But if you want to use this application you’ll need “something else” to create all the objects and do the actual wiring. Lets create our own Spring or Google Guice..!!
The wiring we do in the constructor is what Spring and Google Guice would do for us. In the case of Spring you’ll write something like this:
Now you’ll still need to retrieve these “beans” from Spring, this can be done using our old-friend the Factory!
It’ll look something like this:
This instructs Spring to load the XML file and create all the objects. Then we retrieve the milkRequestService and it is fully wired and ready to use!
Google Guice works exacly the same, only instead of using XML to define the mapping it only uses Java code and annotations.
First we tell Guice which implementations are the default implementations, for example:
We also do this to the MilkRequestService. Next we tell Guice where to inject these implementations, in this case using ‘Constructor Injection’:
Now if we want to use it, we retrieve it from Guice like so:
Thats about it, you’ve seen:
- Why you should use these patterns
- How you would program them yourself (ugly monkey-code-style)
- How using Spring (with XML)
- How using Google Guice!
Good luck and happy programming!
ps. The code examples are just examples…!!
What if your favourite movie was remade as a porn movie? How would it be called, what would the title be?
My collegues and I were discussing this, and we came up with a top 10. We’ve also started a twitter hashtag.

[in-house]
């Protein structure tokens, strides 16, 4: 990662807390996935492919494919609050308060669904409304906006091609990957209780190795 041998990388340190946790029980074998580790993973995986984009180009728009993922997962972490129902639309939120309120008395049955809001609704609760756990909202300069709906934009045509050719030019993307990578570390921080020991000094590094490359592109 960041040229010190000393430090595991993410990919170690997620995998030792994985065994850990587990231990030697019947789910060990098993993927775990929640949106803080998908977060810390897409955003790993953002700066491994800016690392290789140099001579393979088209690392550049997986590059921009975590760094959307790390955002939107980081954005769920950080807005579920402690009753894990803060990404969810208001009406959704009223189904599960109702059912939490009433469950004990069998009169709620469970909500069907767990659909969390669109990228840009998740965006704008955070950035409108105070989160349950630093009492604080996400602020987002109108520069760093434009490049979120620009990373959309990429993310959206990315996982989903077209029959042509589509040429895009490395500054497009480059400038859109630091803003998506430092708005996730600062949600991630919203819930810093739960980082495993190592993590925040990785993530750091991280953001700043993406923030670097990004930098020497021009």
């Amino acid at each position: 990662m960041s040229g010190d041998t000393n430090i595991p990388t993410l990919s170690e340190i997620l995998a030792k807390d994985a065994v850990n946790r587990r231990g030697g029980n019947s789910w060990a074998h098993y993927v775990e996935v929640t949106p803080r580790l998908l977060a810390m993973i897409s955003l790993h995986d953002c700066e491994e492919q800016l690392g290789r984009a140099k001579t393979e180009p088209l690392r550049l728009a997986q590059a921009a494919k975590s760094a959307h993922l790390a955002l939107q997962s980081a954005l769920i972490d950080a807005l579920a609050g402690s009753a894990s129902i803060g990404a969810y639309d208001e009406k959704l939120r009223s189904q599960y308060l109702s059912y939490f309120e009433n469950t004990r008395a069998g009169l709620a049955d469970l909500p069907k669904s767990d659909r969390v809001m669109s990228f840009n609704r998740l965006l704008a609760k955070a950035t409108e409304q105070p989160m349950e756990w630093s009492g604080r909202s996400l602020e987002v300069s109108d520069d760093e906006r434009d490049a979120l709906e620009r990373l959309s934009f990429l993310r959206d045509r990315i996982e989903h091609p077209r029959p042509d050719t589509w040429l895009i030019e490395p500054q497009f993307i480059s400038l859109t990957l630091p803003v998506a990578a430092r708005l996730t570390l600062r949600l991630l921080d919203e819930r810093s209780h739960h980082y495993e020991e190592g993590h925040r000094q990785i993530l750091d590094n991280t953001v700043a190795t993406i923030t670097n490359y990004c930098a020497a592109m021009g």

- Shaving Ryan’s Privates (everybodies favourite)
- The Curious Taste of Benjamin’s Bottom
- Honey, I shagged the kids
- Missionary Impossible III
- Good Will Humping
- Free my Willy
- Legally Boned
- I Know Who you did last Summer
- Schindler’s Fist
- Cliff Banger
And some honourable mentions to the titles that just didn’t make the list:
- When Harry ate Sally
- Saturday Night Beaver
- Swollow Hal
- Sorest Rump
- Bangs of New York
- American Bangster
- Thighs Wide Shut
- Citizen Came
- The Green Milf
- The Porn Identity
- Crouching Woman, Hidden Camera
Why does my car do this to me? It bugs me everyday. When I drive with the snow outside I have to use my windscreen washer quite a lot. When I pull the little lever behind my steering wheel it spurts a jet of antifreeze/washer fluid onto my screen and it starts to wipe for about 10 times. Then it stops… my window is clean again!
But after about 15 seconds it does one final sweep… and this last sweep always leaves ugly marks!
Why do cars do this!!!? First it cleans my window perfectly, and then spoils it!
A collegue adviced me this: If the car has just finished wiping, quickly switch on the manual and stop it. This will still cause one extra wipe, but it comes right after the others. This produces a slightly better result.